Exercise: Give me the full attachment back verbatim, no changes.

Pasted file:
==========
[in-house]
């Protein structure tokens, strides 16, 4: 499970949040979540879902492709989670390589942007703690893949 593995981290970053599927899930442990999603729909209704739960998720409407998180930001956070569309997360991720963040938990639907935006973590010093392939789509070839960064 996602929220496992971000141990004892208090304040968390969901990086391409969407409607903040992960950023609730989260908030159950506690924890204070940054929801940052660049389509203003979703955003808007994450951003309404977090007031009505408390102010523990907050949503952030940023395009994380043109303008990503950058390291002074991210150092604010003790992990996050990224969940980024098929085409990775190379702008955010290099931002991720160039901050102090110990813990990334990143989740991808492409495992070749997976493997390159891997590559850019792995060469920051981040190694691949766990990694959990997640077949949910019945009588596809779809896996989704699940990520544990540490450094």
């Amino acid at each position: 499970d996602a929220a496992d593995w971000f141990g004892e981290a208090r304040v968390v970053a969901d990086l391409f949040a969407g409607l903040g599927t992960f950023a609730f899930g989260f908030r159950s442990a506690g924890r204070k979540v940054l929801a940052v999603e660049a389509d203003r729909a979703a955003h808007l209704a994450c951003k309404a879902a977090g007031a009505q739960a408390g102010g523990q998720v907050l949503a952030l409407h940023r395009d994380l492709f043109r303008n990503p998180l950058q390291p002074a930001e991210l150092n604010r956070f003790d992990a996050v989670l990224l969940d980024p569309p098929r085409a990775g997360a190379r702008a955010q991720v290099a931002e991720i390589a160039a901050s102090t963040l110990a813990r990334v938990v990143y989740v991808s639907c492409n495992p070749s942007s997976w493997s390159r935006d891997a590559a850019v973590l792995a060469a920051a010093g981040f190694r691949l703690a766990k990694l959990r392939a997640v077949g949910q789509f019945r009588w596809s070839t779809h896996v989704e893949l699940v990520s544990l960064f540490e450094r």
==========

[in-house]
């Protein structure tokens, strides 16, 4: 499970949040979540879902492709989670390589942007703690893949 593995981290970053599927899930442990999603729909209704739960998720409407998180930001956070569309997360991720963040938990639907935006973590010093392939789509070839960064 996602929220496992971000141990004892208090304040968390969901990086391409969407409607903040992960950023609730989260908030159950506690924890204070940054929801940052660049389509203003979703955003808007994450951003309404977090007031009505408390102010523990907050949503952030940023395009994380043109303008990503950058390291002074991210150092604010003790992990996050990224969940980024098929085409990775190379702008955010290099931002991720160039901050102090110990813990990334990143989740991808492409495992070749997976493997390159891997590559850019792995060469920051981040190694691949766990990694959990997640077949949910019945009588596809779809896996989704699940990520544990540490450094």
């Amino acid at each position: 499970d996602a929220a496992d593995w971000f141990g004892e981290a208090r304040v968390v970053a969901d990086l391409f949040a969407g409607l903040g599927t992960f950023a609730f899930g989260f908030r159950s442990a506690g924890r204070k979540v940054l929801a940052v999603e660049a389509d203003r729909a979703a955003h808007l209704a994450c951003k309404a879902a977090g007031a009505q739960a408390g102010g523990q998720v907050l949503a952030l409407h940023r395009d994380l492709f043109r303008n990503p998180l950058q390291p002074a930001e991210l150092n604010r956070f003790d992990a996050v989670l990224l969940d980024p569309p098929r085409a990775g997360a190379r702008a955010q991720v290099a931002e991720i390589a160039a901050s102090t963040l110990a813990r990334v938990v990143y989740v991808s639907c492409n495992p070749s942007s997976w493997s390159r935006d891997a590559a850019v973590l792995a060469a920051a010093g981040f190694r691949l703690a766990k990694l959990r392939a997640v077949g949910q789509f019945r009588w596809s070839t779809h896996v989704e893949l699940v990520s544990l960064f540490e450094r």